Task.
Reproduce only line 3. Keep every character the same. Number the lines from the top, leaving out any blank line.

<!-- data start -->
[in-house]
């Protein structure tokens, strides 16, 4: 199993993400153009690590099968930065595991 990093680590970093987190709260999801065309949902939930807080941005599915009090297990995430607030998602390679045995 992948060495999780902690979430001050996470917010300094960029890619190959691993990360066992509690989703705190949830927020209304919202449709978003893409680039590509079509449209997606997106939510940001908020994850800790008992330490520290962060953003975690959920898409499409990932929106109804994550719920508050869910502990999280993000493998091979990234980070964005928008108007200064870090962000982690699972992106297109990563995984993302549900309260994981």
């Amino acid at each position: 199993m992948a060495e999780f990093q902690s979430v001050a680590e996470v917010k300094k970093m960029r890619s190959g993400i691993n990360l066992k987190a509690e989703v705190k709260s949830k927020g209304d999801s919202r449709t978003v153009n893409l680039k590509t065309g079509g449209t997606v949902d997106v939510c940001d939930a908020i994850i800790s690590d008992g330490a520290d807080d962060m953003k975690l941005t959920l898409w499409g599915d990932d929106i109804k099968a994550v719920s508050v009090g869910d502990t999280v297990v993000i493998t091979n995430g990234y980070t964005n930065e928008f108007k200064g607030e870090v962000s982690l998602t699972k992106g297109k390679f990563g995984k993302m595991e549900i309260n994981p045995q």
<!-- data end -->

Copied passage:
């Amino acid at each position: 199993m992948a060495e999780f990093q902690s979430v001050a680590e996470v917010k300094k970093m960029r890619s190959g993400i691993n990360l066992k987190a509690e989703v705190k709260s949830k927020g209304d999801s919202r449709t978003v153009n893409l680039k590509t065309g079509g449209t997606v949902d997106v939510c940001d939930a908020i994850i800790s690590d008992g330490a520290d807080d962060m953003k975690l941005t959920l898409w499409g599915d990932d929106i109804k099968a994550v719920s508050v009090g869910d502990t999280v297990v993000i493998t091979n995430g990234y980070t964005n930065e928008f108007k200064g607030e870090v962000s982690l998602t699972k992106g297109k390679f990563g995984k993302m595991e549900i309260n994981p045995q």